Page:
In my personal food forest, I was thinning out hibiscus plants, rosa de Jamaica, which are commonly used for tea here, so I planted a few. (The leaves also make for great salads, which I hoped to pass on at some point in the future.) I added the local legume, guandul, a short-term perennial also known as pigeon pea, as well as some black-eyed peas along the swale wall to enrich the soil. I was also starting to get some regular passers-by and mumbled greetings as their startled stares urged me on.
Guerilla gardening with seed bombs

Busy with my own project, I let the guerilla garden age for a few weeks, mulching the space several times. The magic circle began to thicken, the peas popped up, and a good handful of hibiscus survived the transfer. The mulch kept the area clear and seemed to attract every free-running chicken within a half-kilometer radius. That’s a lot of chickens in rural Panama, and they’d definitely started challenging my seedlings. Even so, I was happy to see the space maturing into something. It was, after all, a communal garden, and the chickens are part of the community.

It was time to add more. I decided to showcase some of the permaculture projects going on inside the fence, outside the fence. I’d already done the magic circle, a swale, and mulched like mad, so it was time for a hugelkultur mound. I put this one together using an old composting pile of rotten wood, trimmed plants, and leaves that had been marinating for several months. It gave me a ready-to-plant mound within two or three hours. That mound is now heaving with cucumber vines and a few sweet potatoes and feeds the fastest growing papaya tree around.

Next, I used a collection of stones I’d pieced together to create a rudimentary herb spiral. With so much good, fully deceased grass mulch around, it made short work of my spiral. I laid out the design with a one stone high wall then packed it with the mulch before moving the wall a little higher. The process went this way until I was out of rocks. I had rooted several sprigs of several types of basil and oregano from my personal spiral, so those went in, as did a few chunks of lemongrass.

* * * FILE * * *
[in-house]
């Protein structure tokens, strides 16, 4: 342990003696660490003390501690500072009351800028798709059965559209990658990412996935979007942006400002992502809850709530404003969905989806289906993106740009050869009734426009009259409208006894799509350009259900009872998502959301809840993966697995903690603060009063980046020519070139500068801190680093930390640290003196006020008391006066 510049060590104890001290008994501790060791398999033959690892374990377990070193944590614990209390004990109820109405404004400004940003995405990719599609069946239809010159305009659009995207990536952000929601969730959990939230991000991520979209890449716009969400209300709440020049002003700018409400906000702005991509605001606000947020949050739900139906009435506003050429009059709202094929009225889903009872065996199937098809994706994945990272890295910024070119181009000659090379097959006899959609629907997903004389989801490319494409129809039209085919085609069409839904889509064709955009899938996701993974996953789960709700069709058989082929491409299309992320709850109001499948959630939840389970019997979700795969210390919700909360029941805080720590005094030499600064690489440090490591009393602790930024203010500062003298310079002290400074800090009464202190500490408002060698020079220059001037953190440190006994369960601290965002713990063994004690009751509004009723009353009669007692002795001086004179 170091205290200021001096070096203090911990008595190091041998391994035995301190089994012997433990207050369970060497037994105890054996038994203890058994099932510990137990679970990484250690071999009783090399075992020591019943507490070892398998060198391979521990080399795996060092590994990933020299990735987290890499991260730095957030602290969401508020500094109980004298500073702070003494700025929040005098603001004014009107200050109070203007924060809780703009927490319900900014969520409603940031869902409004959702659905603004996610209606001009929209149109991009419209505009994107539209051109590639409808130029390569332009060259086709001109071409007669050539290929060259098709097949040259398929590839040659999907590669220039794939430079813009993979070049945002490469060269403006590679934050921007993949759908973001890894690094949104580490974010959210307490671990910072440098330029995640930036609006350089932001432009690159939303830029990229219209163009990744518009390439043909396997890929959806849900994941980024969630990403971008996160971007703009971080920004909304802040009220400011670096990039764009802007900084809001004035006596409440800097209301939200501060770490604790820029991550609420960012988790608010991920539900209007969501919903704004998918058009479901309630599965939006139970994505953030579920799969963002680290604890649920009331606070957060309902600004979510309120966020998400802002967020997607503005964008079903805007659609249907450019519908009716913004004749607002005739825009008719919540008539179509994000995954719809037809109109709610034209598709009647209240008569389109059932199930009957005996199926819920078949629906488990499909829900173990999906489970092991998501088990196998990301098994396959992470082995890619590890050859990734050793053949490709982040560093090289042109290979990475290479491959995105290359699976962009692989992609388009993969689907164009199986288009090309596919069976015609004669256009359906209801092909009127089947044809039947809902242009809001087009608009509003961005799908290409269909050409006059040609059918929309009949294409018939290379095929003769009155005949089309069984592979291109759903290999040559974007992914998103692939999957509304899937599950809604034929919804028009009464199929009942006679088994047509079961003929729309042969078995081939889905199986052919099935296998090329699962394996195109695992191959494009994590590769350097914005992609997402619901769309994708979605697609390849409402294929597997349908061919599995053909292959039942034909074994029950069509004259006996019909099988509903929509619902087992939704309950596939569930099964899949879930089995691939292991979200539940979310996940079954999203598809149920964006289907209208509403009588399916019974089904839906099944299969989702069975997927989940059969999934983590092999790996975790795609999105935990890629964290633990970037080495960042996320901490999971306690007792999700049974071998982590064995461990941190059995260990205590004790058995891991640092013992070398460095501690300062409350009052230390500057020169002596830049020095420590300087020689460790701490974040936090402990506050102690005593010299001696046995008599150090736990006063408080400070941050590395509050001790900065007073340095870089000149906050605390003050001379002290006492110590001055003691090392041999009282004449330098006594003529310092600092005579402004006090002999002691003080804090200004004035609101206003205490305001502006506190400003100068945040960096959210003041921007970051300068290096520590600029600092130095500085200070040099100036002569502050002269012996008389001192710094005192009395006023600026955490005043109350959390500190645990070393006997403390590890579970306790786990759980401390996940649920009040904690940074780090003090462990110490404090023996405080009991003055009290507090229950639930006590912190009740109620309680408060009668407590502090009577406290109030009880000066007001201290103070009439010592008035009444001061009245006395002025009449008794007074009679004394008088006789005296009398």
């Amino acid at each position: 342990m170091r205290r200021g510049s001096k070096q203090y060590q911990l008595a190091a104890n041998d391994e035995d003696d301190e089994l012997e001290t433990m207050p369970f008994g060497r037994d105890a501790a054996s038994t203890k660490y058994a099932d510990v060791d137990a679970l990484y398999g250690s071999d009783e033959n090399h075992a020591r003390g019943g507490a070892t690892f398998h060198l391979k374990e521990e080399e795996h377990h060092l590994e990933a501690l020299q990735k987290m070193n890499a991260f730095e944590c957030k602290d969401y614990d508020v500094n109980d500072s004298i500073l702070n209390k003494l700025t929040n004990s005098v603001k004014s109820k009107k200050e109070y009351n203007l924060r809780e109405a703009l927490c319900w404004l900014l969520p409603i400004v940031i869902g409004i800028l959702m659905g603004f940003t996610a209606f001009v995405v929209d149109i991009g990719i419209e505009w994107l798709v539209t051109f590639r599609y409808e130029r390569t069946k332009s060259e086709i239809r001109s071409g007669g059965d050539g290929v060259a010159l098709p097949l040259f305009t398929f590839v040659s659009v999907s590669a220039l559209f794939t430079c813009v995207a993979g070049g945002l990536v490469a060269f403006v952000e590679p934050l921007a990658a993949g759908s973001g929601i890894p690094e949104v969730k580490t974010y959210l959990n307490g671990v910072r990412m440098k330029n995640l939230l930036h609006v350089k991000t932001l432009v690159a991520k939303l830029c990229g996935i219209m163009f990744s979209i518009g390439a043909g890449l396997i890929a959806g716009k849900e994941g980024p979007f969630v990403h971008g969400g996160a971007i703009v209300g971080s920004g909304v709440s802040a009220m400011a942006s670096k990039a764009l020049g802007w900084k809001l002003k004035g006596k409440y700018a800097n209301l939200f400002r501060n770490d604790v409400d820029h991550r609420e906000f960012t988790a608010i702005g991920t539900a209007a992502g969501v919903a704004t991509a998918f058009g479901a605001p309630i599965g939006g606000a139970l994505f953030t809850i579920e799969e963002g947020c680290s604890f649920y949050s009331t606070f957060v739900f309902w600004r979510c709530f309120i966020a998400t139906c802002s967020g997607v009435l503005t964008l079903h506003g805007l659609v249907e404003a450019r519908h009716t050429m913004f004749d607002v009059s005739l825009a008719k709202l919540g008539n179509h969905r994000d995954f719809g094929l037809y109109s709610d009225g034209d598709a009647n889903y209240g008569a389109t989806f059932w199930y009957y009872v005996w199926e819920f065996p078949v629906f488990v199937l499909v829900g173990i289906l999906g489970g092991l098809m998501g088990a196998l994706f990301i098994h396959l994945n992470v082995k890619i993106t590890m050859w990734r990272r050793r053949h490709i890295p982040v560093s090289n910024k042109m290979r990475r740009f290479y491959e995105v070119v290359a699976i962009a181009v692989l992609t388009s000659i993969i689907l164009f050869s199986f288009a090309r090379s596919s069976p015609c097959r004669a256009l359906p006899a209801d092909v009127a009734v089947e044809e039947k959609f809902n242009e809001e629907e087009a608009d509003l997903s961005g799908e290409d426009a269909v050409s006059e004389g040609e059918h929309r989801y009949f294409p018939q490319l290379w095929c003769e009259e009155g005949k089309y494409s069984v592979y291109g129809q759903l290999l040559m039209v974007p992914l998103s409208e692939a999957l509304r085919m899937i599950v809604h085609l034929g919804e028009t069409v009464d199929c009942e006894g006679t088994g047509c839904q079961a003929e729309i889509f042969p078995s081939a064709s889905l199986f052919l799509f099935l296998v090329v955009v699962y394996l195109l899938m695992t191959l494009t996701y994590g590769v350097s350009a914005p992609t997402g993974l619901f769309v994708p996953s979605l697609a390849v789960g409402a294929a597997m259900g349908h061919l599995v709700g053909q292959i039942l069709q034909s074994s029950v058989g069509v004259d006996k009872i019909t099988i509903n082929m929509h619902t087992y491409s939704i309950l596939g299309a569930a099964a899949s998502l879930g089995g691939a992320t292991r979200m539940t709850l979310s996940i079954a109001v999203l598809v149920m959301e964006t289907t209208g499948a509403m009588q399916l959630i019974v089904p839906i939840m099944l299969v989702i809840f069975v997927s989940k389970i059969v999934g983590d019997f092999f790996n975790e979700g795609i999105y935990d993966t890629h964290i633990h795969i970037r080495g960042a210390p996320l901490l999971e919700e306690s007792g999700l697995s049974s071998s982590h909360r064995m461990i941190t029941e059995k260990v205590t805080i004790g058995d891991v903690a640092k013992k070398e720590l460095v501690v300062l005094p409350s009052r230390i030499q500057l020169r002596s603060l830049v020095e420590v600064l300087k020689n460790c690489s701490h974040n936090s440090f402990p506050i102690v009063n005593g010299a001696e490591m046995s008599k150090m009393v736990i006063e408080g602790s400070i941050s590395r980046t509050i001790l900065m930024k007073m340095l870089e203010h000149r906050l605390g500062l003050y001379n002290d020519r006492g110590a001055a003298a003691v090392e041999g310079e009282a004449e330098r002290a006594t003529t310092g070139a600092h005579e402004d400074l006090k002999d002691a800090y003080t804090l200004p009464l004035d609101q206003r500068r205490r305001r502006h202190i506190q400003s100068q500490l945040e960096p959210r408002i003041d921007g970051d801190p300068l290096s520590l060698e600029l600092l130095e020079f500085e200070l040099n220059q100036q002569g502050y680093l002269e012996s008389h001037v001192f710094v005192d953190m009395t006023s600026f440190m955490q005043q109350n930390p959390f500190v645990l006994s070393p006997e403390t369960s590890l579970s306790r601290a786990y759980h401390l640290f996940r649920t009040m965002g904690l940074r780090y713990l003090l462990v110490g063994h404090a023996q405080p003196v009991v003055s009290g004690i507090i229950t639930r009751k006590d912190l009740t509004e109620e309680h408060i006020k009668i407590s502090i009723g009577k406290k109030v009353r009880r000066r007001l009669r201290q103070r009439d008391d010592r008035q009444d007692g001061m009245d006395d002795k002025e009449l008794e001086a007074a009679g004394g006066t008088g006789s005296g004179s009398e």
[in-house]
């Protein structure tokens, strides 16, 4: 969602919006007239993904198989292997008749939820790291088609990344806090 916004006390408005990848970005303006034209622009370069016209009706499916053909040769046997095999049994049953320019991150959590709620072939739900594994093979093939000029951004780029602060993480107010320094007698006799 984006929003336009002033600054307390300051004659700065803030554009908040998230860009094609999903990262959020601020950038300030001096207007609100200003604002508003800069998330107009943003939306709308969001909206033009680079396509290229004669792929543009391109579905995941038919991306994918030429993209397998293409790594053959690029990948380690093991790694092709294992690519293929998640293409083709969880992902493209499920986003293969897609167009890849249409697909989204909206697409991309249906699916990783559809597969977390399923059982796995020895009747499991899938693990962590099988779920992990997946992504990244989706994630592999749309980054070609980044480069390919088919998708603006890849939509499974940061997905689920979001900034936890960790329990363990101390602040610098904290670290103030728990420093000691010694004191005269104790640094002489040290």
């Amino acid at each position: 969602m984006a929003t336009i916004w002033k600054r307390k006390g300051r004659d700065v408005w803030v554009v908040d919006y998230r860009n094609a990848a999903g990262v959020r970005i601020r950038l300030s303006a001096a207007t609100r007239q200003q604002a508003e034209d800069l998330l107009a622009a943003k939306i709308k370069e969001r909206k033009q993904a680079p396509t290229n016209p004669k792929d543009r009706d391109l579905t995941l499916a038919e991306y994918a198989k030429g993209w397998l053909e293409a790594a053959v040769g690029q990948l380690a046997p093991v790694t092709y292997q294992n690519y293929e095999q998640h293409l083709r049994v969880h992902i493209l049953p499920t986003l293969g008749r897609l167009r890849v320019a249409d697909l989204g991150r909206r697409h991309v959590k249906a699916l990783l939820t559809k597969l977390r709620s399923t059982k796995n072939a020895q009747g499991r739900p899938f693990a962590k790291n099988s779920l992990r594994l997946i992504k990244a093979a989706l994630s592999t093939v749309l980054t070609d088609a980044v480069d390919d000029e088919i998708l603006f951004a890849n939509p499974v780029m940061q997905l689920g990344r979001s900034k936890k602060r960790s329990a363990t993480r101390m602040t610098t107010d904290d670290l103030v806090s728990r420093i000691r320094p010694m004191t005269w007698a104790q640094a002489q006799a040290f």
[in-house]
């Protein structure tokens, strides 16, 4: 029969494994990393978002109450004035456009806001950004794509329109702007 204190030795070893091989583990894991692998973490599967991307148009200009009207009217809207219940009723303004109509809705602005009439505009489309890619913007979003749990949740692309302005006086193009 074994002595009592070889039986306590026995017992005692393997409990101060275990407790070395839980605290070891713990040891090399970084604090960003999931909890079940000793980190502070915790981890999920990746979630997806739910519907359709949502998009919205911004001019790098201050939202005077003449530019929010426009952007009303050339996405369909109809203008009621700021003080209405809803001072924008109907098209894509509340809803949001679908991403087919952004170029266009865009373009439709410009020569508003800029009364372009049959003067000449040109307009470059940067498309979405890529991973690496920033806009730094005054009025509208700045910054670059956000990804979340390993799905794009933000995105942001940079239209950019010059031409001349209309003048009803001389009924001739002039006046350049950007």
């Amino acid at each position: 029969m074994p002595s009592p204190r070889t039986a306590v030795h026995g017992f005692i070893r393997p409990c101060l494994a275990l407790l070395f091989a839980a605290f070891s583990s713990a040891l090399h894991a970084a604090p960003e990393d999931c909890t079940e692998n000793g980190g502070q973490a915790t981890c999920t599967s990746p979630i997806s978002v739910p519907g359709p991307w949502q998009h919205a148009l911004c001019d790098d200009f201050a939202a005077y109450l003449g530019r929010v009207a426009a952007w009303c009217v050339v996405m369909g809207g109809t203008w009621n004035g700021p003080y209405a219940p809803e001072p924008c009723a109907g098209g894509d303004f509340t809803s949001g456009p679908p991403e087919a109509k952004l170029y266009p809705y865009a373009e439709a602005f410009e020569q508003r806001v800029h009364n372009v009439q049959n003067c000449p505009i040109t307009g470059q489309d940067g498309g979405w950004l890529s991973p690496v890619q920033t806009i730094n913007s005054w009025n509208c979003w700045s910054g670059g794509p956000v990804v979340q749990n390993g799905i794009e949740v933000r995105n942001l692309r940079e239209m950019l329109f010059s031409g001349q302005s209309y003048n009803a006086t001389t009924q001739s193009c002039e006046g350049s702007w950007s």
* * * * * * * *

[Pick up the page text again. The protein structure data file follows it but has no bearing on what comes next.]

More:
And, the last step I’ve taken has been utilizing the drainage ditch as much as possible. I flattened it out, dug a little deeper, using the soil to make two large raised beds. The ditch itself now has speed bumps within it so that water will linger and settle into the soil rather than rushing off into the netherworld of water wastage. Banking on the new water collection methods, I’m planting a couple of small trees to grow alongside the ditch on the street side of things.

Now, the garden has roughly twenty different types of edible plants growing in it, including pigeon pea, noni, lemon cucumber, plantain, sweet potato, cranberry hibiscus, rosa de Jamaica, cantaloupe, pumpkin, squash, lime, water apples, chayote, papaya, basil (3 types), oregano (3 types), lemongrass, tarragon, pineapple and perhaps more. All of this is in the space between the fence and the road, which would have been wasted.

For months now, I’ve been taking yard clippings, fallen branches and leaves from the property next door. The groundskeeper and I often exchanged pleasantries as he breaks from cutting and I rake past him. I always ask if it’s okay. The other day I finally caught him out front and was able to let him know this garden was for the village to eat from. “Nosotros! (Us!)” he said, smiling. He had no idea all this time I’d been using his clippings to grow food for him.

It’s a beautiful garden. I love it, and I hope the neighbors will, too.

Jonathon Engels

The financially unfortunate combination of travel enthusiast, freelance writer, and vegan gardener, Jonathon Engels whittled and whistled himself into a life that gives him cause to continually scribble about it. He has lived as an expat for over a decade, worked in nearly a dozen countries, and visited dozens of others in the meantime, subjecting the planet to a fiery mix of permaculture, music, and plant-based cooking. More of his work can be found at Jonathon Engels: A Life About.


  1. You should spend some time at summit botanic gardens 20 min. outside of Panama City on the road to Balboa. The somewhat neglected and forgotten trees at Summit include many fantastic and rare species of tropical fruit and nut. Its a good resource for the region.

    1. Rosa de Jamaica is a type of hibiscus. The leaves are great in salad and the buds are used for tea. Many hibiscus leaves work well. We also use cranberry hibiscus and okra leaves as greens. Thanks for the read.

  2. You’ll have to update us on your project – I think it’s wonderful and hopefully one your neighbours will enjoy and perhaps replicate :)

  3. Hey Jonathon, this article was linked from the Glenavon FB page. Can I ask you how I can get in contact with them ? Cheers !